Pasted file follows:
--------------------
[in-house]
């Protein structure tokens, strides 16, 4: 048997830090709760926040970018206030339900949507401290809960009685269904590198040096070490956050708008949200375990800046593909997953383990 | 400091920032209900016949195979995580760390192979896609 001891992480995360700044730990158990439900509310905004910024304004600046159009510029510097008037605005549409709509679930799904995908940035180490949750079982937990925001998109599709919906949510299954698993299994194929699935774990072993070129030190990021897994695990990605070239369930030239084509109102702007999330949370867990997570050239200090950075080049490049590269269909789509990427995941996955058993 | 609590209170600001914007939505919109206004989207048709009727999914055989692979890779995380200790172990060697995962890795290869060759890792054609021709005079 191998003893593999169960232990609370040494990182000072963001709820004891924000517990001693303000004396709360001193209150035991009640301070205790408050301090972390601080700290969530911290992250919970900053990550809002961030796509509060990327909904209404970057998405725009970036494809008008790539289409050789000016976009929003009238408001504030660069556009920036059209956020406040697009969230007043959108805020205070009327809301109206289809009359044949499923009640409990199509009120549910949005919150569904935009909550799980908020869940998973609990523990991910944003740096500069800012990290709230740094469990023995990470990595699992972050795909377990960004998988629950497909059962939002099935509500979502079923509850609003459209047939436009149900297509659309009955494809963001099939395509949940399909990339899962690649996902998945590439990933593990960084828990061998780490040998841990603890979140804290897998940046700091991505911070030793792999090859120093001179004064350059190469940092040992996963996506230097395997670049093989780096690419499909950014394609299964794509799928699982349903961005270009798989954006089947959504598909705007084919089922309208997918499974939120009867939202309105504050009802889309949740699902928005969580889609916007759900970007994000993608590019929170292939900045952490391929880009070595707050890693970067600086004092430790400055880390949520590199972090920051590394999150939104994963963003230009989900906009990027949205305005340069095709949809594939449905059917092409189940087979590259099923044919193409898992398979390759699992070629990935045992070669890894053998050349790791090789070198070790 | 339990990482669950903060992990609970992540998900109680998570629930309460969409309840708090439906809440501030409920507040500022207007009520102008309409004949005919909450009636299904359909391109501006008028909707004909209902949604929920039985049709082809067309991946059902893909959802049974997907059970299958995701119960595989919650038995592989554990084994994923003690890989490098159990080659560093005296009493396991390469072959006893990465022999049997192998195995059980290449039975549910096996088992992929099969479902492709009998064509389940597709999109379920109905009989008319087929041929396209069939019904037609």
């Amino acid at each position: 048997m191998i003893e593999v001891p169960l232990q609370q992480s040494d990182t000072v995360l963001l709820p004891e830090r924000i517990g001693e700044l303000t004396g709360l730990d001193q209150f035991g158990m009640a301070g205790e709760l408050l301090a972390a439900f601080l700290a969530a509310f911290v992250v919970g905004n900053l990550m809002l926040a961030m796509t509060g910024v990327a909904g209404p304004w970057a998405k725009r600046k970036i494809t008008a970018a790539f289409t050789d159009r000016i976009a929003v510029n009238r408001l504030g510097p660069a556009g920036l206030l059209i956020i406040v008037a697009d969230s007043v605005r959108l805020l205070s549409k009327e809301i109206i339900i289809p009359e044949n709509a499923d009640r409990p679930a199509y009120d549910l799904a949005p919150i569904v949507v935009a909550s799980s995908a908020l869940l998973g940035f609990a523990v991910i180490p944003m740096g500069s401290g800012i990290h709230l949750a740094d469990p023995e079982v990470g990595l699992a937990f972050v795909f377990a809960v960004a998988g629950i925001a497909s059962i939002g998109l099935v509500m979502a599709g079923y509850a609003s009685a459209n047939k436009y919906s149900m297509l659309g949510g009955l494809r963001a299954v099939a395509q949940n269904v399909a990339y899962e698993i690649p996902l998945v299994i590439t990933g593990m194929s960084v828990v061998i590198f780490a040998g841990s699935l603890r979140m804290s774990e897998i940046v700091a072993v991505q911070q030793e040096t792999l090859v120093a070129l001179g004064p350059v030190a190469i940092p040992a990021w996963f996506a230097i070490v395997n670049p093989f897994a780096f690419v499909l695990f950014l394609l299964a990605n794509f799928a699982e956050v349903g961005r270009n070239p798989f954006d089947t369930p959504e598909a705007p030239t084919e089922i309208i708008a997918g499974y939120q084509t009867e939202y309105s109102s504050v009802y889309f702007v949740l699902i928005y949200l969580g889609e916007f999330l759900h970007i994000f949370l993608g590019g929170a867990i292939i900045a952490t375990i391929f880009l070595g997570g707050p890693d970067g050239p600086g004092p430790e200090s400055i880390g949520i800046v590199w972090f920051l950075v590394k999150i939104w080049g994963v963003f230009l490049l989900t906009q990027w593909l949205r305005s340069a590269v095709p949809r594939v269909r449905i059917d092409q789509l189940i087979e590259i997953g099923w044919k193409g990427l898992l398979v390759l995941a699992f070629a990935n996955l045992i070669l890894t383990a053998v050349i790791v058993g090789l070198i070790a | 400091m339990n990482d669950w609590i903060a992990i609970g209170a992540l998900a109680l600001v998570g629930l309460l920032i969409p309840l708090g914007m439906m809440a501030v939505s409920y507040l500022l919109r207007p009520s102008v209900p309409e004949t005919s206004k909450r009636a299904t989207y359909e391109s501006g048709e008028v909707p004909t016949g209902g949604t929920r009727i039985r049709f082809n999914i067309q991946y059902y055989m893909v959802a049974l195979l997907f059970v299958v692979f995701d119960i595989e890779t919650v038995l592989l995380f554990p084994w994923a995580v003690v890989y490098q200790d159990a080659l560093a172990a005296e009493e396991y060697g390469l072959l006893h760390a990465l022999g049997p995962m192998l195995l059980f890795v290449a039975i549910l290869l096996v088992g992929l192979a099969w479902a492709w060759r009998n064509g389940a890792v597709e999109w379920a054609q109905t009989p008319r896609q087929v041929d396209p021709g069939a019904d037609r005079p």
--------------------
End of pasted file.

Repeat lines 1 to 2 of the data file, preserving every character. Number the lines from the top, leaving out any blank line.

[in-house]
């Protein structure tokens, strides 16, 4: 048997830090709760926040970018206030339900949507401290809960009685269904590198040096070490956050708008949200375990800046593909997953383990 | 400091920032209900016949195979995580760390192979896609 001891992480995360700044730990158990439900509310905004910024304004600046159009510029510097008037605005549409709509679930799904995908940035180490949750079982937990925001998109599709919906949510299954698993299994194929699935774990072993070129030190990021897994695990990605070239369930030239084509109102702007999330949370867990997570050239200090950075080049490049590269269909789509990427995941996955058993 | 609590209170600001914007939505919109206004989207048709009727999914055989692979890779995380200790172990060697995962890795290869060759890792054609021709005079 191998003893593999169960232990609370040494990182000072963001709820004891924000517990001693303000004396709360001193209150035991009640301070205790408050301090972390601080700290969530911290992250919970900053990550809002961030796509509060990327909904209404970057998405725009970036494809008008790539289409050789000016976009929003009238408001504030660069556009920036059209956020406040697009969230007043959108805020205070009327809301109206289809009359044949499923009640409990199509009120549910949005919150569904935009909550799980908020869940998973609990523990991910944003740096500069800012990290709230740094469990023995990470990595699992972050795909377990960004998988629950497909059962939002099935509500979502079923509850609003459209047939436009149900297509659309009955494809963001099939395509949940399909990339899962690649996902998945590439990933593990960084828990061998780490040998841990603890979140804290897998940046700091991505911070030793792999090859120093001179004064350059190469940092040992996963996506230097395997670049093989780096690419499909950014394609299964794509799928699982349903961005270009798989954006089947959504598909705007084919089922309208997918499974939120009867939202309105504050009802889309949740699902928005969580889609916007759900970007994000993608590019929170292939900045952490391929880009070595707050890693970067600086004092430790400055880390949520590199972090920051590394999150939104994963963003230009989900906009990027949205305005340069095709949809594939449905059917092409189940087979590259099923044919193409898992398979390759699992070629990935045992070669890894053998050349790791090789070198070790 | 339990990482669950903060992990609970992540998900109680998570629930309460969409309840708090439906809440501030409920507040500022207007009520102008309409004949005919909450009636299904359909391109501006008028909707004909209902949604929920039985049709082809067309991946059902893909959802049974997907059970299958995701119960595989919650038995592989554990084994994923003690890989490098159990080659560093005296009493396991390469072959006893990465022999049997192998195995059980290449039975549910096996088992992929099969479902492709009998064509389940597709999109379920109905009989008319087929041929396209069939019904037609």